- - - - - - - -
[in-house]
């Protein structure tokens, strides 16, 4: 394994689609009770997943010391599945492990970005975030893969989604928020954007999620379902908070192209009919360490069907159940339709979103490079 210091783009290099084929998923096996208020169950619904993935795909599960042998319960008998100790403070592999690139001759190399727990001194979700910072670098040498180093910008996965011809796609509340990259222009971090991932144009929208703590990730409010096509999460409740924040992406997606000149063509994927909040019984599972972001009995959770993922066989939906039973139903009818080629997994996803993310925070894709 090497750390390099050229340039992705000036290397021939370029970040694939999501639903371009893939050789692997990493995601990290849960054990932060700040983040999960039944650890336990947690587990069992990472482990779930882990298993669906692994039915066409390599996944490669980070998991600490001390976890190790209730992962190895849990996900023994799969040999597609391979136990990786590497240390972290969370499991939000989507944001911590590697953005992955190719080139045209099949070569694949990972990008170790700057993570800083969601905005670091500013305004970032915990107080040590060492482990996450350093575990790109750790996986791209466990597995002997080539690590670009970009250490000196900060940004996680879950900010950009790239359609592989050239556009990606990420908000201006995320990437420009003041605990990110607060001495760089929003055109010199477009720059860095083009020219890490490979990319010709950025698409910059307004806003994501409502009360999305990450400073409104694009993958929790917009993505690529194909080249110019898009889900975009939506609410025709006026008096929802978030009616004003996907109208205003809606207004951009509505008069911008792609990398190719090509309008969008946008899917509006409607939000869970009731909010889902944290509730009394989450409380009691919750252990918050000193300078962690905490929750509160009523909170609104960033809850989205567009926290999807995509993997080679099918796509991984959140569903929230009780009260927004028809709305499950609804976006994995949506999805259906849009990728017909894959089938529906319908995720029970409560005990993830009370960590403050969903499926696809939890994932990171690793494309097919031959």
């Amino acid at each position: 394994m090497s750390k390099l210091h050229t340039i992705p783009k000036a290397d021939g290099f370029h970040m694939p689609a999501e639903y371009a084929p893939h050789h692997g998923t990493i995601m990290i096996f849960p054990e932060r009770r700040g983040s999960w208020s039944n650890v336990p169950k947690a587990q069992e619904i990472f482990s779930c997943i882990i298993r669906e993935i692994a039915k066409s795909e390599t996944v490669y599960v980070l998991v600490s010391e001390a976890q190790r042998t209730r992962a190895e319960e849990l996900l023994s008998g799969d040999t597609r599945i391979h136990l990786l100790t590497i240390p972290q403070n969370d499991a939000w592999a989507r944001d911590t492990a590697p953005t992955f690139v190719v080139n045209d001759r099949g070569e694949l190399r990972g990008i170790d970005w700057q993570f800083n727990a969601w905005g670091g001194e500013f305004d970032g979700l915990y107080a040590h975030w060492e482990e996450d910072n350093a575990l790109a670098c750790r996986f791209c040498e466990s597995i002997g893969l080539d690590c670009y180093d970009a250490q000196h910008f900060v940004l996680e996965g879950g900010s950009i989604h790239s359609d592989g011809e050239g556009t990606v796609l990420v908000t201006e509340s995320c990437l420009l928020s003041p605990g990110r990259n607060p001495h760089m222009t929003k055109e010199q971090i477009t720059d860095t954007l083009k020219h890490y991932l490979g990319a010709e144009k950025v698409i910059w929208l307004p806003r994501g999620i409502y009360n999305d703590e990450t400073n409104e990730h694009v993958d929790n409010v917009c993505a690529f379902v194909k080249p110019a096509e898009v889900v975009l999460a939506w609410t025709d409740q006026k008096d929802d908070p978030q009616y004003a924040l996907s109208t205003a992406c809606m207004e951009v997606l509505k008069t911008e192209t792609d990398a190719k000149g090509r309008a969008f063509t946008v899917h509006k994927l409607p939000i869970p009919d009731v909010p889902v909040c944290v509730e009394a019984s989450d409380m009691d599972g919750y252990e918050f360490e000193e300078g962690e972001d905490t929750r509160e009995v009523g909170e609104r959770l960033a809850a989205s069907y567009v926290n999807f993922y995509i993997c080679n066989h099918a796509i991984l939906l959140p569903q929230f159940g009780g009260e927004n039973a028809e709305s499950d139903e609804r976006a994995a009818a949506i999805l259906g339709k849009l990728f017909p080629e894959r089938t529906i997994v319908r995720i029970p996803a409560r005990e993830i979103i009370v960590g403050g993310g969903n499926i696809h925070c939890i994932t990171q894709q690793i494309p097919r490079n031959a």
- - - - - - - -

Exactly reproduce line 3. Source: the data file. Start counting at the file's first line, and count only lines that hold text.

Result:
């Amino acid at each position: 394994m090497s750390k390099l210091h050229t340039i992705p783009k000036a290397d021939g290099f370029h970040m694939p689609a999501e639903y371009a084929p893939h050789h692997g998923t990493i995601m990290i096996f849960p054990e932060r009770r700040g983040s999960w208020s039944n650890v336990p169950k947690a587990q069992e619904i990472f482990s779930c997943i882990i298993r669906e993935i692994a039915k066409s795909e390599t996944v490669y599960v980070l998991v600490s010391e001390a976890q190790r042998t209730r992962a190895e319960e849990l996900l023994s008998g799969d040999t597609r599945i391979h136990l990786l100790t590497i240390p972290q403070n969370d499991a939000w592999a989507r944001d911590t492990a590697p953005t992955f690139v190719v080139n045209d001759r099949g070569e694949l190399r990972g990008i170790d970005w700057q993570f800083n727990a969601w905005g670091g001194e500013f305004d970032g979700l915990y107080a040590h975030w060492e482990e996450d910072n350093a575990l790109a670098c750790r996986f791209c040498e466990s597995i002997g893969l080539d690590c670009y180093d970009a250490q000196h910008f900060v940004l996680e996965g879950g900010s950009i989604h790239s359609d592989g011809e050239g556009t990606v796609l990420v908000t201006e509340s995320c990437l420009l928020s003041p605990g990110r990259n607060p001495h760089m222009t929003k055109e010199q971090i477009t720059d860095t954007l083009k020219h890490y991932l490979g990319a010709e144009k950025v698409i910059w929208l307004p806003r994501g999620i409502y009360n999305d703590e990450t400073n409104e990730h694009v993958d929790n409010v917009c993505a690529f379902v194909k080249p110019a096509e898009v889900v975009l999460a939506w609410t025709d409740q006026k008096d929802d908070p978030q009616y004003a924040l996907s109208t205003a992406c809606m207004e951009v997606l509505k008069t911008e192209t792609d990398a190719k000149g090509r309008a969008f063509t946008v899917h509006k994927l409607p939000i869970p009919d009731v909010p889902v909040c944290v509730e009394a019984s989450d409380m009691d599972g919750y252990e918050f360490e000193e300078g962690e972001d905490t929750r509160e009995v009523g909170e609104r959770l960033a809850a989205s069907y567009v926290n999807f993922y995509i993997c080679n066989h099918a796509i991984l939906l959140p569903q929230f159940g009780g009260e927004n039973a028809e709305s499950d139903e609804r976006a994995a009818a949506i999805l259906g339709k849009l990728f017909p080629e894959r089938t529906i997994v319908r995720i029970p996803a409560r005990e993830i979103i009370v960590g403050g993310g969903n499926i696809h925070c939890i994932t990171q894709q690793i494309p097919r490079n031959a």